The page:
Amicus Brief in Schuette Case
In this brief, the CRP does not address how social science research relates to the constitutionality of race-conscious higher education admissions policies, as the Court has already made its determination in Fisher v. Univ. of Tex., 133 S. Ct. 2411 (2013), Grutter v. Bollinger, 539 U.S. 306 (2003), and Regents of Univ. of Cal. v. Bakke, 438 U.S. 265 (1978). Instead, through the evidence provided in this brief, amicus seeks to ensure the constitutional guarantee of a fair political process under the Equal Protection Clause of the Fourteenth Amendment. Michigan’s Ballot Proposal 06-02 (Proposal 2) violates constitutional principles of equal protection by the way it selectively imposes burdens on advocates of constitutionally permissible race-conscious policies, while leaving to the ordinary political process advocacy on behalf of policies that consider any and all other factors.
Race-conscious policies not only promote better learning environments and outcomes for all students by enhancing diversity, they also benefit racial minorities in particular by offsetting existing severe structural racial inequities in education and promoting access to educational programs that are the first step along a critical pathway to business, academic, civic, and political leadership in the United States and throughout the world. Research has consistently demonstrated that racially focused constraints on admissions, like Proposal 2, have, among other consequences, reduced the admission and enrollment of racial minorities at selective public undergraduate institutions, in graduate programs, and in training programs for the professions of medicine, law, and business. These substantial drops have occurred despite the best efforts of colleges and universities to recruit students through extensive outreach and the consideration of race-neutral characteristics in ad- missions decisions, such as socioeconomic disadvantage.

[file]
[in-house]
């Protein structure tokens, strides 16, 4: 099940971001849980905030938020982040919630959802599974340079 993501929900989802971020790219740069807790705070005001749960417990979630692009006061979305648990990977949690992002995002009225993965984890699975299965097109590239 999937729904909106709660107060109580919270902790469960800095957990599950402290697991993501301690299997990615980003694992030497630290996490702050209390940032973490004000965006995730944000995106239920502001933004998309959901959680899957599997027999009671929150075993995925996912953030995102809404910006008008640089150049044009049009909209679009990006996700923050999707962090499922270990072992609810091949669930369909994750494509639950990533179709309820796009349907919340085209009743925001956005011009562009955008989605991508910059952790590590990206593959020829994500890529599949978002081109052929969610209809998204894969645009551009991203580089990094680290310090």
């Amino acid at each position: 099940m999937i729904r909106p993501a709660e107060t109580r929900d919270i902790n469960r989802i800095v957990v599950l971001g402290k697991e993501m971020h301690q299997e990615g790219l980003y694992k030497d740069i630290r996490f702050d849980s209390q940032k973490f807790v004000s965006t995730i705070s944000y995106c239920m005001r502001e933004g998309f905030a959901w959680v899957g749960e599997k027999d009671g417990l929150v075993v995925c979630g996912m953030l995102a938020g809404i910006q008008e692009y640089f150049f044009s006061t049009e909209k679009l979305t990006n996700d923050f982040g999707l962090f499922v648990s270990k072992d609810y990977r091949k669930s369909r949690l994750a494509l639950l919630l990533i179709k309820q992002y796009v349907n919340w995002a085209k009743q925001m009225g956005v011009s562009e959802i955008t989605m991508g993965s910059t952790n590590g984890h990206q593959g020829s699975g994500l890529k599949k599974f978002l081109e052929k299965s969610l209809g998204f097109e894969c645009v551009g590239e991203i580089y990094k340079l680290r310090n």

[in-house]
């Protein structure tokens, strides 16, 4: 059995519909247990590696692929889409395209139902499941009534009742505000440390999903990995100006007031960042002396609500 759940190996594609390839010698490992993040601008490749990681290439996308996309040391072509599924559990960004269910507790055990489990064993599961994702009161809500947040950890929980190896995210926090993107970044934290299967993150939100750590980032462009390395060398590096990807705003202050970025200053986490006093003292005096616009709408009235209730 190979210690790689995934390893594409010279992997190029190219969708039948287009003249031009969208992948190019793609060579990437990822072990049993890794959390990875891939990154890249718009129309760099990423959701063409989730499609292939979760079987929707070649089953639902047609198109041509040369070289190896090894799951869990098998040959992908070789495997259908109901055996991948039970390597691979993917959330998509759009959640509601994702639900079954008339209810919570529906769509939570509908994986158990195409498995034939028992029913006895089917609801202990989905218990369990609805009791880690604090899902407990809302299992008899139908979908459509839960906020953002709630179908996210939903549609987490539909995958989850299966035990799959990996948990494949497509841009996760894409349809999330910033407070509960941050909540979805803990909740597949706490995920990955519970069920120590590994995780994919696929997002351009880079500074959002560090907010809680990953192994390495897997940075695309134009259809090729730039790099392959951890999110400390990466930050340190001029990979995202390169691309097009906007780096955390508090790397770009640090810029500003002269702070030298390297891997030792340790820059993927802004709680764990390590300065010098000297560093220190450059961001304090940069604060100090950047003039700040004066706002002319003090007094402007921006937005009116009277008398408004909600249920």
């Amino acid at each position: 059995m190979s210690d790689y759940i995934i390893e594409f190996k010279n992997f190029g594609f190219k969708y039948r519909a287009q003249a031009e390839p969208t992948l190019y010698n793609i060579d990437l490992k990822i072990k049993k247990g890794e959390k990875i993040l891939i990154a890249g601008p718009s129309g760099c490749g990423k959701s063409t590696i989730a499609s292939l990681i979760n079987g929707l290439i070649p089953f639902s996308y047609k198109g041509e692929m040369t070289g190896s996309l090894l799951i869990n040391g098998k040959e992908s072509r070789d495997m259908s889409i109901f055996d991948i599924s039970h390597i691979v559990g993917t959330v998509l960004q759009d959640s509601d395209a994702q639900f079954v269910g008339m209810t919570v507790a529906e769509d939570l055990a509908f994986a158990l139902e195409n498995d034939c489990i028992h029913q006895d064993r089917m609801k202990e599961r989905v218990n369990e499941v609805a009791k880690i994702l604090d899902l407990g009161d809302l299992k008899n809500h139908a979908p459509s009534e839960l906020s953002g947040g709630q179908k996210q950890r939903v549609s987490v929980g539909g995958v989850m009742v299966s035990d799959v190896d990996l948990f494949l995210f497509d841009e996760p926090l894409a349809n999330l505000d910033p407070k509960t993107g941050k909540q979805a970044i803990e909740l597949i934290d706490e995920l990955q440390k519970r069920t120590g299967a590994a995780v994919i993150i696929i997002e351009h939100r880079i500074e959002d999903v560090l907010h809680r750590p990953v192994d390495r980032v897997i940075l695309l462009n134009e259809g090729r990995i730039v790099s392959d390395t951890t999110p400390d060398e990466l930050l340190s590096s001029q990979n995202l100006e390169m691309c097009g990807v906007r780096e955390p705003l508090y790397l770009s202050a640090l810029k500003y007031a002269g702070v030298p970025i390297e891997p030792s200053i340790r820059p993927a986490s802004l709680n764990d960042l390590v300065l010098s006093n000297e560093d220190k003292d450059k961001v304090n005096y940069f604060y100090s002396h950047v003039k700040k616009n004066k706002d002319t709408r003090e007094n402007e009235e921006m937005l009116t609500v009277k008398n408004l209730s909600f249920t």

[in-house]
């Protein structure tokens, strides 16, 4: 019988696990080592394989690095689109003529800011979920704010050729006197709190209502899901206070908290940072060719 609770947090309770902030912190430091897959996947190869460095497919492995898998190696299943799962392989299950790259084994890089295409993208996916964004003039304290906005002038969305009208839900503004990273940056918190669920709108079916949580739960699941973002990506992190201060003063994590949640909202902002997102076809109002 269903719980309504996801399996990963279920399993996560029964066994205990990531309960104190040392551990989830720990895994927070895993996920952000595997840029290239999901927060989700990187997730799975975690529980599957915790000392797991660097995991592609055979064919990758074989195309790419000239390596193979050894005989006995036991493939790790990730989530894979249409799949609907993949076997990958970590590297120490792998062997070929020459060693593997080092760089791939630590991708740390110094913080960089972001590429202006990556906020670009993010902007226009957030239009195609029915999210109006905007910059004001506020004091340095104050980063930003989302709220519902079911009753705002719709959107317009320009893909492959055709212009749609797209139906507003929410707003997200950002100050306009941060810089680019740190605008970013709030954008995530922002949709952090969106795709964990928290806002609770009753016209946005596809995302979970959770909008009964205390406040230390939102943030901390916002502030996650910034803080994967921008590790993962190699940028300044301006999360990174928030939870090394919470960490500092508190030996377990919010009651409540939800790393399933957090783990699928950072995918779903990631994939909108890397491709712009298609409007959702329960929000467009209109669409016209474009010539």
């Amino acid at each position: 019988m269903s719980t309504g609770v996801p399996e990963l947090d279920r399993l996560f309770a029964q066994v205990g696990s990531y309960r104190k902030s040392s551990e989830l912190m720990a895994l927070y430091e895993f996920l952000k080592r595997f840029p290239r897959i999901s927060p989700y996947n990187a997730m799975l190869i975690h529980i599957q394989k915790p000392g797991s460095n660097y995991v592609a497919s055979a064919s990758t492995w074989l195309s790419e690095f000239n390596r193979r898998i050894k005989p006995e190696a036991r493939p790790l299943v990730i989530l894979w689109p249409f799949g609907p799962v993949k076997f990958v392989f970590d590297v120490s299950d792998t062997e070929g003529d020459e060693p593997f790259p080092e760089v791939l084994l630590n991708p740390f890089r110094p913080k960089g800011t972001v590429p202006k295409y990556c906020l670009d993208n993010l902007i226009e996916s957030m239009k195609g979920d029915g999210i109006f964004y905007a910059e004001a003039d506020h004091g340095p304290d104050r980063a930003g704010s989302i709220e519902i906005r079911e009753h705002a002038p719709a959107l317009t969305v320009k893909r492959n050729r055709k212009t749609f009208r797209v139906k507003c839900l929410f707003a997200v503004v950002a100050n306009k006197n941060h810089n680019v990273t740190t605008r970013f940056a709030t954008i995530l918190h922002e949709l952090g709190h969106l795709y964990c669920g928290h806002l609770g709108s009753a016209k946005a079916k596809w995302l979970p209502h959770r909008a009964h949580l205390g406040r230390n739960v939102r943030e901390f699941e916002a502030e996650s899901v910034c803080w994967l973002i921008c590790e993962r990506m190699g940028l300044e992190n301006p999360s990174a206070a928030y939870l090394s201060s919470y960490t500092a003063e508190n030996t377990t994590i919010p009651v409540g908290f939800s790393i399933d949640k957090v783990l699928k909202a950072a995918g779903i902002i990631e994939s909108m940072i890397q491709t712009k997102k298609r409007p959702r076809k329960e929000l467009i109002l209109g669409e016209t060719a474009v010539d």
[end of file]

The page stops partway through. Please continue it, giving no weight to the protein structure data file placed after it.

Petitioner’s claims that Proposal 2 does not harm racial minorities ignores the real-world consequences that a decline in campus racial diversity has for students of color, including how racially isolating environments can undermine learning and persistence. The claims by Petitioner and his supporting amici curiae that Proposal 2 in fact benefits racial minorities by preventing them from being admitted to selective institutions where they are academically “mismatched” and cannot compete are strongly refuted by the weight of scientific evidence. Reliable social science research consistently shows that racial minority students admitted to the most selective universities under race-conscious policies have higher completion rates than similar students enrolled in less selective institutions. Furthermore, minority students attending selective institutions are more likely than their fellow white students to be leaders in their chosen professions and in activities that aid communities of color and contribute to the well-being of the larger society. Bans on race-conscious admissions therefore harm the long-term community interests of minorities and undermine the nation’s interest in reducing inequality and in preparing its citizens for life in an increasingly diverse world.